Eric Grilly, current president and CEO of MediaNews Group Interactive will leave his position to serve as president of the much smaller Philly.com. Grilly has played an instrumental role in the development of the ad distribution deal between Yahoo and a group of 10 newspaper publishers. His move to Philly could have implications for the implementation of the Yahoo arrangement. It also represents the struggle paper publisher execs are experiencing when juggling the needs of interactive newspaper divisions with legacy print operations.
“One of the first things we’ll do is redesign the Web sites,” Grilly told ClickZ News, noting his plans to “make significant investments in people and technology” to improve Philly.com, owned by Philadelphia Media Holdings, an independent company. “This gets me back into an operational capacity in the organization,” said Grilly of his new gig. He has been with MediaNews for eight years.
PMH puts out Philly.com, the online home of its print papers, The Philadelphia Inquirer and Philadelphia Daily News. The transition from MediaNews Group, publisher of 74 Web sites and 54 newspapers, to the far smaller firm, however, may mean Grilly will oversee only Philly sites forever. Indeed, according to PHM CEO Brian Tierney, the company aims to become an incubator for local media projects.
“We have an opportunity to use Philly.com as an interactive platform to try out a lot of things,” Tierney told ClickZ News. “We may look to create a fund specifically to take that up and increase velocity,” he added, noting these potential online properties would be developed “all under Eric.”
Accepting the position appealed to Grilly because of the publisher’s independence and entrepreneurial spirit, things he thinks will aid PMH in surviviving the tumultuous changes affecting the newspaper industry. PMH itself experienced its own set of problems recently, laying off 17 percent of its editorial staff in January. Still, because of its small size and current single-market focus, some think PMH has fewer headaches than larger paper publishers when it comes to balancing interactive operations with the needs of legacy print divisions in multiple markets.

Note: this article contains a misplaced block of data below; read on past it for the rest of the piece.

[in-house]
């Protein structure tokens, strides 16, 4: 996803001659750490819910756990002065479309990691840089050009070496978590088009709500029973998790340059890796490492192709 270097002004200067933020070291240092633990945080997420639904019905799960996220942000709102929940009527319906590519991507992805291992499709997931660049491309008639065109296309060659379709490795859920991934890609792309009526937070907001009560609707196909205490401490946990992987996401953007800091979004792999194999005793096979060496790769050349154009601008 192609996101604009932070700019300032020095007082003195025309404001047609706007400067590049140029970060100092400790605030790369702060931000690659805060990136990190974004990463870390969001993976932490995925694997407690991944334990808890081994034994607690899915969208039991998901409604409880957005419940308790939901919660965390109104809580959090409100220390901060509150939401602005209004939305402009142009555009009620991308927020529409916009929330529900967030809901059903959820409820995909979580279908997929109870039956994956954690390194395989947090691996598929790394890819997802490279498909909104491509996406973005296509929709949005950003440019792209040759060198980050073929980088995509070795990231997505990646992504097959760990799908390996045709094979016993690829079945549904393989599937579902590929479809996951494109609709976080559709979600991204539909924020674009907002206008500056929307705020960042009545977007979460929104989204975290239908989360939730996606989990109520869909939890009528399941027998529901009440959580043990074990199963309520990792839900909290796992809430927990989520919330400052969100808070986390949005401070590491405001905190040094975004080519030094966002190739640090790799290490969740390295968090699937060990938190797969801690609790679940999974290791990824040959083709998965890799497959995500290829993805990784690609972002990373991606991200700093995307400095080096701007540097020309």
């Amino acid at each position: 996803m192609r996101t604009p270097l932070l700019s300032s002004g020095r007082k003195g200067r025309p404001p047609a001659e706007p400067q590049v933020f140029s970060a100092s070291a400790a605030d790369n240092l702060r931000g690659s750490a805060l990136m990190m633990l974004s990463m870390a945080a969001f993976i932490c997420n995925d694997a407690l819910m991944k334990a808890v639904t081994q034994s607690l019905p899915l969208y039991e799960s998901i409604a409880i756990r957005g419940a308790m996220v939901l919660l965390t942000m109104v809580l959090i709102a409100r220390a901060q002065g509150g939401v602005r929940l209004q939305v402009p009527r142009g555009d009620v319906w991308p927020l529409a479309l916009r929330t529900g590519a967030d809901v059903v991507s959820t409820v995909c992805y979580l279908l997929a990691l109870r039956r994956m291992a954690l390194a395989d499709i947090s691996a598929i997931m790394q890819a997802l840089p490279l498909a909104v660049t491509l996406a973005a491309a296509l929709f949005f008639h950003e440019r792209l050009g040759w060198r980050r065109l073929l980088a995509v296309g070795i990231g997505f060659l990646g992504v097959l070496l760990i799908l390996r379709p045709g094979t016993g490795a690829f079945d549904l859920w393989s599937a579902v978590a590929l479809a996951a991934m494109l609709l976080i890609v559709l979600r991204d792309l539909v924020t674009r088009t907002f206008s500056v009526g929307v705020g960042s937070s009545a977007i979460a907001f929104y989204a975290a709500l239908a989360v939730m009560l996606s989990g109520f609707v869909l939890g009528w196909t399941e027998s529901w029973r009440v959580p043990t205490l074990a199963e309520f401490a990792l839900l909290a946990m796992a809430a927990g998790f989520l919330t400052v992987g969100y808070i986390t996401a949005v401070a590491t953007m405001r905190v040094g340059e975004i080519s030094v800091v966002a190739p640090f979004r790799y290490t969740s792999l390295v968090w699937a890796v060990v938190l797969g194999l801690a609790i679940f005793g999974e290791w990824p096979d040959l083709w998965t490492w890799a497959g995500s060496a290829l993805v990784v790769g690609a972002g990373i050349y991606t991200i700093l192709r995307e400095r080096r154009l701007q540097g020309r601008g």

Grilly told ClickZ News he wasn’t frustrated with juggling traditional and digital businesses at MediaNews Group, but he continued, “Legacy issues did get in the way of approaching new opportunities.”
Grilly has some loose strings to tie up before he departs. Specifically, he will help finalize contractual negotiations for the so-called Yahoo Newspaper Consortium, which he’s been closely involved with throughout its development. He expects the business terms of that deal to be agreed upon by the first or second week of April. The initial integration currently taking place will push Yahoo’s HotJobs recruitment classifieds across the newspaper sites, and feature the publishers’ job ads in the HotJobs database.
MediaNews Group Vice Chairman and CEO Dean Singleton has been another major player in the development of the Yahoo deal. The publisher had already partnered with Yahoo to distribute the Yahoo HotJobs listings. The Yahoo group, officially formed in October 2006, includes Belo, E. W. Scripps, Cox Enterprises, Hearst and other paper publishers.
Grilly’s departure “is a loss to the consortium,” said Ken Doctor, newspaper industry pundit and lead news analyst at media market research firm Outsell. “Eric’s experience on this, his closeness to Dean Singleton…all of that will be lost,” he added.
Asked whether Philadelphia Media Holdings would be the next to join the Yahoo consortium, Grilly only answered, “Stay tuned.”
Tierney implied a Yahoo partnership with Philadelphia Media Holdings is not in the cards, at least when it comes to job classifieds. “We had conversations with Yahoo earlier in the summer…primarily focused around HotJobs,” he said. “We felt the Monster product offered us a particularly stronger opportunity and it’s worked out quite well.”
Philly.com launched a co-branded job search and recruitment site with Monster in August.
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